It was a full house at Delhi Cafe, when the General Manager got a call.
"Telling me it was Consumers Energy that they were gonna turn off my power, and that I had to pay my bill because they did not receive my payment," said Delhi Cafe GM Elaine Chrystophilis.
The caller demanded 800 dollars immediately.
"They had me transfer to different people, lIke oh let me give you to my manager," said Chrystophilis. "I know you're upset. They were very convincing."
So she checked her book and looked at her bank account before realizing the call was a scam.
"I just told them that I didn't want to talk to them anymore, and if they were gonna cut my power, then just go ahead and cut my power," she explained. "I hung up on them."
But not all restaurants knew the call was fake.
There have been 76 calls in Ingham County alone this year, with scammers stealing $9,161.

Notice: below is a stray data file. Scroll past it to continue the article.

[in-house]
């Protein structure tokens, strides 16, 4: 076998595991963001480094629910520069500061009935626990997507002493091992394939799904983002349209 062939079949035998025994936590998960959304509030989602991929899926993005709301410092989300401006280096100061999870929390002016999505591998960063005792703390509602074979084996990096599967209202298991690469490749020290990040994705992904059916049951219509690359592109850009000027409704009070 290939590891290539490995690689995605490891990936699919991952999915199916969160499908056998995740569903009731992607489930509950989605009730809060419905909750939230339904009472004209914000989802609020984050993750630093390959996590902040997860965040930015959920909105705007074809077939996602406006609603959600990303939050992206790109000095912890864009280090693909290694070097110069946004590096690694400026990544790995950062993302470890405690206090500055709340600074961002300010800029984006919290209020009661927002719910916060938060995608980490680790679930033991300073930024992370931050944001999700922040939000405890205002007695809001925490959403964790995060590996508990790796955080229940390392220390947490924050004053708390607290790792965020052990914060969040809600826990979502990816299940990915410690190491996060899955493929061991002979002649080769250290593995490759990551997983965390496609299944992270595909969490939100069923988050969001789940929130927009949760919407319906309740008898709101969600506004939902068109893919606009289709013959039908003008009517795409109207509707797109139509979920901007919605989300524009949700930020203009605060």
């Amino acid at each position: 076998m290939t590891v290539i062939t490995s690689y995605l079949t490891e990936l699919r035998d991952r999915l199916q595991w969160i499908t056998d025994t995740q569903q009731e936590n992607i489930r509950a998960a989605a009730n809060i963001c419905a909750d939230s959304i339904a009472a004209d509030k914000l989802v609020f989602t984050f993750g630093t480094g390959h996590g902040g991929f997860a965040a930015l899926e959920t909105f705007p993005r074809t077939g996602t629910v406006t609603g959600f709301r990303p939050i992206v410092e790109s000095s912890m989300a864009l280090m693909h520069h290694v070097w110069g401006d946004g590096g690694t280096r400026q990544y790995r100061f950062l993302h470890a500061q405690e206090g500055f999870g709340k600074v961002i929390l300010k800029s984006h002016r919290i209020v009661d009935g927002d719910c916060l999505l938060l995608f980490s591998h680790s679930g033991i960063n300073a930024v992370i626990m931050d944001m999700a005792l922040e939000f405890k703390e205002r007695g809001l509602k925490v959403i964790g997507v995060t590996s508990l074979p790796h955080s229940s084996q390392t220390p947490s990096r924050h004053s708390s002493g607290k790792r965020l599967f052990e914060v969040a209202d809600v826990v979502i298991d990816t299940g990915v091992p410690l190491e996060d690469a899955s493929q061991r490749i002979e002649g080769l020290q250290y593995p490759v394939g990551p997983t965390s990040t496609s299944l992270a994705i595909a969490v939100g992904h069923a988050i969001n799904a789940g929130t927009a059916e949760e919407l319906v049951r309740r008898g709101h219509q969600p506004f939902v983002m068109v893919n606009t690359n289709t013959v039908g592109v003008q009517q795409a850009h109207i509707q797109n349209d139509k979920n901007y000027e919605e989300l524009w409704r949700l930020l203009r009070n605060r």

"Call back at a known phone number and be real leery of when the payment's being demanded in alternative methods or non-traditional ways of paying," said Capt. Christopher Stolicker, Michigan State Police's Commander of the Special Investigation Division.
Consumers told me it will never ask for a pre-paid card as a form of payment.
"There are different methods, but we would make multiple point of contacts with the customer prior to shutting anyone off," said Consumers Energy Vice President Annette Gardiner.
Even then it can be hard to tell because technology is making it easier for criminals.
"Voice over, internet kind of calls and stuff," said Capt. Stolicker. "They're masking caller IDs, and they're very good. Your caller ID may show Consumers and it's not."
"Awareness is one of the big defenses against these sort of thing working," said Rob Fowler, the President and CEO of Small Business Association of Michigan.
It's up to everyone to keep their eyes open.
"It's just disappointing that people would want to go after small businesses," said Chrystophilis.